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Footloose in the West of Ireland Audio, Cassette – Audiobook, Unabridged

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Editorial Reviews

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If one doesn't finish this tape with a desire to tramp around western Ireland, it's not the fault of writer-reader Harding. His enthusiasm for his subject is as infectious as his Irish pronunciation is perfect. (He's English.) At one point he says, "In Ireland truth is not as important as legend," and plenty of legends and memorable characters inhabit his prose. Another plus is that Harding has personally taken all these rambles, accompanied by various companions, and alternately hampered by bad weather and cheered by local pubs. Even so, it will take a dedicated armchair traveler or hiker to get through all eight cassettes. A detailed map enclosed with the package would help. Since the narrative isn't cumulative, it could be enjoyed in segments. J.B.G. (c)AudioFile, Portland, Maine

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Product Details

  • Audio Cassette: 8 pages
  • Publisher: Chivers Audio Books; Unabridged edition (October 1997)
  • Language: English
  • ISBN-10: 0754000370
  • ISBN-13: 978-0754000372
  • Product Dimensions: 1.2 x 6.5 x 9.2 inches
  • Shipping Weight: 12 ounces
  • Average Customer Review: 4.0 out of 5 stars  See all reviews (1 customer review)
  • Amazon Best Sellers Rank: #10,225,672 in Books (See Top 100 in Books)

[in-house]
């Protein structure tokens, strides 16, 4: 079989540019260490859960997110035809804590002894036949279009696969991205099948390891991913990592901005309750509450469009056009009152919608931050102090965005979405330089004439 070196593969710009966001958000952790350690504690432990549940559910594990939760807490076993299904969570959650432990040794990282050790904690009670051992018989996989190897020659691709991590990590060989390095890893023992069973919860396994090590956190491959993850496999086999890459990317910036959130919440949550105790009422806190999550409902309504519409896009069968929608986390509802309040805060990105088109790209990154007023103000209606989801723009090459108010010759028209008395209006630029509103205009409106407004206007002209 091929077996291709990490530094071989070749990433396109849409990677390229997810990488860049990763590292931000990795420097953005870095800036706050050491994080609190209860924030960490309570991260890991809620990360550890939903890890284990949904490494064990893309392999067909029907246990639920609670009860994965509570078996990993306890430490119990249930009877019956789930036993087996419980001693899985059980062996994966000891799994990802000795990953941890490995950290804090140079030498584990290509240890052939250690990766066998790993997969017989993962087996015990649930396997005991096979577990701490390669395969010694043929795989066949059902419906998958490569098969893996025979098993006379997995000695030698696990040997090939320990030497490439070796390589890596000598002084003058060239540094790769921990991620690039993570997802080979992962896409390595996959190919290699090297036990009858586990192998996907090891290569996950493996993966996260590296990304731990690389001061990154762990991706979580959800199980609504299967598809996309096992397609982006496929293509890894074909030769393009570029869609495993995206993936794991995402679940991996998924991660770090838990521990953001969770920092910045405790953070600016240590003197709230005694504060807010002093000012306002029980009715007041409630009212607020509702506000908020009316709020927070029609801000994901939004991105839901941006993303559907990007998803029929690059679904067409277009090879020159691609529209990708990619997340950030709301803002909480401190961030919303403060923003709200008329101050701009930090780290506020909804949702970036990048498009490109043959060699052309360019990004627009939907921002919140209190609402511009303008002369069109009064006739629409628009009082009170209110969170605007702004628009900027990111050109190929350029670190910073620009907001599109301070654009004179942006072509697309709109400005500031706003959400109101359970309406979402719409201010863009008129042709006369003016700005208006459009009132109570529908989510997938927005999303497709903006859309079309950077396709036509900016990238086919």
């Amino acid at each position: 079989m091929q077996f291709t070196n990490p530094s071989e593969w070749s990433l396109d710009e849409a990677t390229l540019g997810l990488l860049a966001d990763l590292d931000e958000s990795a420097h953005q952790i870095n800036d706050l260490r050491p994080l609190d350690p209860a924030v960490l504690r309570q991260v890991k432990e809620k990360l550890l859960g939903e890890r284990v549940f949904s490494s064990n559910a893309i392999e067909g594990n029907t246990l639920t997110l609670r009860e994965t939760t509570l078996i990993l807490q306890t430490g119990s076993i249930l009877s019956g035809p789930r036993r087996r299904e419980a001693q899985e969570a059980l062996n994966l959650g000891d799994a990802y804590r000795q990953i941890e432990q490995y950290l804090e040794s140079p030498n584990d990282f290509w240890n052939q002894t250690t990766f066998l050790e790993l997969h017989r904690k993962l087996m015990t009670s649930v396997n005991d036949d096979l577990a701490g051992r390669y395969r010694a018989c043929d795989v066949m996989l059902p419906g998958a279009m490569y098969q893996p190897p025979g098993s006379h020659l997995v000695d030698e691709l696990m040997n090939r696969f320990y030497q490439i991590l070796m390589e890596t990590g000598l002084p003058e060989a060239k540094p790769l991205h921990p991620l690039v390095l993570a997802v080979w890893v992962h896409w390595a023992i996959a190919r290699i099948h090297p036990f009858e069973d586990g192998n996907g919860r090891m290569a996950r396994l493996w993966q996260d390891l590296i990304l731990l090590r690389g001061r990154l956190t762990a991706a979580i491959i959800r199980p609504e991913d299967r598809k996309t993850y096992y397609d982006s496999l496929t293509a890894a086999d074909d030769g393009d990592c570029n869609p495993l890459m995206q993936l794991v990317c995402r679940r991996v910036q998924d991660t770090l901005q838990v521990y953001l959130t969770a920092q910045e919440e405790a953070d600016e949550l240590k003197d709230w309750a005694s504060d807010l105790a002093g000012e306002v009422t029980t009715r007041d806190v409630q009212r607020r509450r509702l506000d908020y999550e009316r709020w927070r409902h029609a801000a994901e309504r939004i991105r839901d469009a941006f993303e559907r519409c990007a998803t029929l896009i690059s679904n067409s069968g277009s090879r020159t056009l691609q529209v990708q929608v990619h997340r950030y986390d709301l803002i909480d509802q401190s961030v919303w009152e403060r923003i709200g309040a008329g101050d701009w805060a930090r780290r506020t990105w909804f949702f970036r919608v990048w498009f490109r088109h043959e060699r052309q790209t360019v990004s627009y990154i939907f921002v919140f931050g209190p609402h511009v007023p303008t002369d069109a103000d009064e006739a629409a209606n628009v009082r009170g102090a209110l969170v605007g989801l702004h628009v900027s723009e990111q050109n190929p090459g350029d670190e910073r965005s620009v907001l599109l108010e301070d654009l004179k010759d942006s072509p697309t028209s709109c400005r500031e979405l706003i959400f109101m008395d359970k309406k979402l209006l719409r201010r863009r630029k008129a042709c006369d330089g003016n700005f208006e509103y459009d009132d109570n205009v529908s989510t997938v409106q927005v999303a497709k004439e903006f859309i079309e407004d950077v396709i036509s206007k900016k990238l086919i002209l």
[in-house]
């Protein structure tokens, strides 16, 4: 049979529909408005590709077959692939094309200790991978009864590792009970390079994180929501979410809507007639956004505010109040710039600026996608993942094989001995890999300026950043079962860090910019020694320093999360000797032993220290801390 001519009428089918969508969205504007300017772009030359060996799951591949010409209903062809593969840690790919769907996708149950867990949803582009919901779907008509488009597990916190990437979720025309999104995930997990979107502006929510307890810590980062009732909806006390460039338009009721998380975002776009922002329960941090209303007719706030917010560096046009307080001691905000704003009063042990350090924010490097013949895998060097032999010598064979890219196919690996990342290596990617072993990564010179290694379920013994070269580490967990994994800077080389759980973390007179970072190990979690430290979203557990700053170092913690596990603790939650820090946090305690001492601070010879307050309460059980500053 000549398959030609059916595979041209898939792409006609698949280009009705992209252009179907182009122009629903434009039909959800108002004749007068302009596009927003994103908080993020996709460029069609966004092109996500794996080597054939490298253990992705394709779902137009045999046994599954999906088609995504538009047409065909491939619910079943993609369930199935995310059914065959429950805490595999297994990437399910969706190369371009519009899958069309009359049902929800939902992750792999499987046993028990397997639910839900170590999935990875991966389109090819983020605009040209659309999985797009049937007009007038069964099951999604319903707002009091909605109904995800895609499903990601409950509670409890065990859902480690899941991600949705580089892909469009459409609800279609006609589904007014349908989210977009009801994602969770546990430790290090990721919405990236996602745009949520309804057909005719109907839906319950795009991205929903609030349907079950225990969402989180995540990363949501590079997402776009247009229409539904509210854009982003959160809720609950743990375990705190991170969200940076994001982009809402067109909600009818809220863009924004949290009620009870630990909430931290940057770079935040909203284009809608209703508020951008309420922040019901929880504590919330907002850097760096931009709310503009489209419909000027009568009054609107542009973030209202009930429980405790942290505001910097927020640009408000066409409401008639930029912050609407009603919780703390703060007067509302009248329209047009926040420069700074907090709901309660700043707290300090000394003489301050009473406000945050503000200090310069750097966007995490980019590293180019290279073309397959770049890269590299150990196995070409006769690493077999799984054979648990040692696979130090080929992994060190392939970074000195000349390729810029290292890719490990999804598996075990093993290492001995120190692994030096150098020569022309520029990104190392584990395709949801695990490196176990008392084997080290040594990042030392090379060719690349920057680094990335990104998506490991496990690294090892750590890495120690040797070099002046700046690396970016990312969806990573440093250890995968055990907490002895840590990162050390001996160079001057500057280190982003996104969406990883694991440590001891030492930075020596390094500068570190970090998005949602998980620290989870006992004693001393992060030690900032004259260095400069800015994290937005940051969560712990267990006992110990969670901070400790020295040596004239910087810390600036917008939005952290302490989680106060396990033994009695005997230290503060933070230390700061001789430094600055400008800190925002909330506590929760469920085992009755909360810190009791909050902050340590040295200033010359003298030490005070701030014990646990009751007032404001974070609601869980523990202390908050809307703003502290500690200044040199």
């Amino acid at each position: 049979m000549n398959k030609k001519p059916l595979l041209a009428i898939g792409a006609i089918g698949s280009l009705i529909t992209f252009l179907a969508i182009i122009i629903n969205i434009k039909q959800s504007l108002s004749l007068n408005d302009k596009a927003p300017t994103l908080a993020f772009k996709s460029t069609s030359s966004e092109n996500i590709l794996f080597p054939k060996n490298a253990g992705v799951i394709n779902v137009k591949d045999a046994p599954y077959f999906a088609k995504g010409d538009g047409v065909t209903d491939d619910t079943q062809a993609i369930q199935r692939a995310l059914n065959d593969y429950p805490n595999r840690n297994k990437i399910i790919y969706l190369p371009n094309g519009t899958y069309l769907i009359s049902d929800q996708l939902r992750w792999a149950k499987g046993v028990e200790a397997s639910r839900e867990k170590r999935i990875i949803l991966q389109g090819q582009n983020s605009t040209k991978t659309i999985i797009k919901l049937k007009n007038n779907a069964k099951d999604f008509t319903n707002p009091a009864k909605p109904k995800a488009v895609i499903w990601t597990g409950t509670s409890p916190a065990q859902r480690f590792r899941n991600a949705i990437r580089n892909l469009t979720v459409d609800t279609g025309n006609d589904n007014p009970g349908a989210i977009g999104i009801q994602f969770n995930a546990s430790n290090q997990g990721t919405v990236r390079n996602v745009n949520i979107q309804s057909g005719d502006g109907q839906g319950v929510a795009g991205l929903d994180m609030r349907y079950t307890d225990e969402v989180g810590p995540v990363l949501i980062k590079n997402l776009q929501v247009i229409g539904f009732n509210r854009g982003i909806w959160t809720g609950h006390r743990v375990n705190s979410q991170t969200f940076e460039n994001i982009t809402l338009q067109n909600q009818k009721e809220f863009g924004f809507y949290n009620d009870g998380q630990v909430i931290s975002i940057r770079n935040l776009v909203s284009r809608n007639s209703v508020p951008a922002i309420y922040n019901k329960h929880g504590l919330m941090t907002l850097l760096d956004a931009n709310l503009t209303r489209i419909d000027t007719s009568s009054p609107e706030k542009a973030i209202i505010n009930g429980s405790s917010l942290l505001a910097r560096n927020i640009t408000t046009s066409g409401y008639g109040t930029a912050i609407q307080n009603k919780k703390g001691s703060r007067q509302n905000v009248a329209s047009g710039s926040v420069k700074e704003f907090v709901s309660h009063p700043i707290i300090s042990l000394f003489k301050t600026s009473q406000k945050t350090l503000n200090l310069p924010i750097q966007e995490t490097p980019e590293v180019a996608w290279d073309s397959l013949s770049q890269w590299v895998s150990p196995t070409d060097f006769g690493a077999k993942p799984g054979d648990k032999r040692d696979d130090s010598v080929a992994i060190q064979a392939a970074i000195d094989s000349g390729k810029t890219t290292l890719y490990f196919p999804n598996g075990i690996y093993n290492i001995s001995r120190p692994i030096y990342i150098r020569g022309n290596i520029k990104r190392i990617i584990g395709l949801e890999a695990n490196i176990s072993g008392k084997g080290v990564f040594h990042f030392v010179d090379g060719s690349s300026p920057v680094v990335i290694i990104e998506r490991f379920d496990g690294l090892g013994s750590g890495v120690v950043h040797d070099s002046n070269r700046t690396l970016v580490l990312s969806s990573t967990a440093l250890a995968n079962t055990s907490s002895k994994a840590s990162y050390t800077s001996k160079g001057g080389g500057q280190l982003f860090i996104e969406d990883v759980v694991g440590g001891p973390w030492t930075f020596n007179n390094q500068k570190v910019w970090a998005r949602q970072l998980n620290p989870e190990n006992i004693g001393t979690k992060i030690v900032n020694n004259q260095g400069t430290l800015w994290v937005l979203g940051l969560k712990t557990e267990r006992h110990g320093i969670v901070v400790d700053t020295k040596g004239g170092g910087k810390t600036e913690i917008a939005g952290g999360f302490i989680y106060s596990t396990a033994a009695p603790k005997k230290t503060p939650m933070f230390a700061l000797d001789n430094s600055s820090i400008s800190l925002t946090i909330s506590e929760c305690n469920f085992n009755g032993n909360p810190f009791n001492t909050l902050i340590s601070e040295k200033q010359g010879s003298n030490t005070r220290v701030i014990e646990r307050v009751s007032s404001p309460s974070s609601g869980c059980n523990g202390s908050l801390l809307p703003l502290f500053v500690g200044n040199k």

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Most Helpful Customer Reviews

3 of 3 people found the following review helpful By j lawrence on July 4, 2000
Format: Hardcover
An introductory portrait of this talented author sets the tone of this lovely book on page x of its introduction. His slightly raffish pose overlooking the southernmost point of mainland Ireland prefaces a splendid and colourful vista of the country's best of the west. Of course as everyone knows this is a wild and beautiful area, where farmers still carry their peat in wheelbarrows (Connemara), and stone walls are uniquely crazy (the Burren). Ireland's entire population is still less than Puerto Rico, though it is almost eight times its size. Its fiordlike coastline, and imposing mountains are wonderfully described with a storyteller's flair, a gentle touch, and often a winking eye. He lets you feel the flowers underfoot in County Clare, but doesnt talk about the ticks lurking in the bracken at the foot of Slieve Elva. He tells you of the music in the pubs, but doesnt say that a foreign fiddler can walk in to some such a pub, and be offered a fiddle hanging on the wall, so warm is the welcome. His love of the tunes is on the page... the text is interspersed with lines of musical notation (like Walter Starkie's Raggle Taggle) from Macgillycuddy's Polka to Old Nag You Have Killed Me. He speaks personally of almost losing it on the forbidding high ridges of Mweelrea, a truly imposing mountain, and he is poetic in chronicling the godawful tale of the starving, ragged band that was turned back not that many years ago by the heartless Poor Law guardians at Delphi Lodge.
I just came back from following in some of his footsteps. The book was a true and constant pleasure, and got me a pint or two of Guinness into the bargain from trying on a few of his tales. Among his best stories, not well known apparently (so there is still possibly more guiness awaiting the telling) is the one about the true naming in Gaelic of the Devil's Mother, but you'll have to get the book for that.
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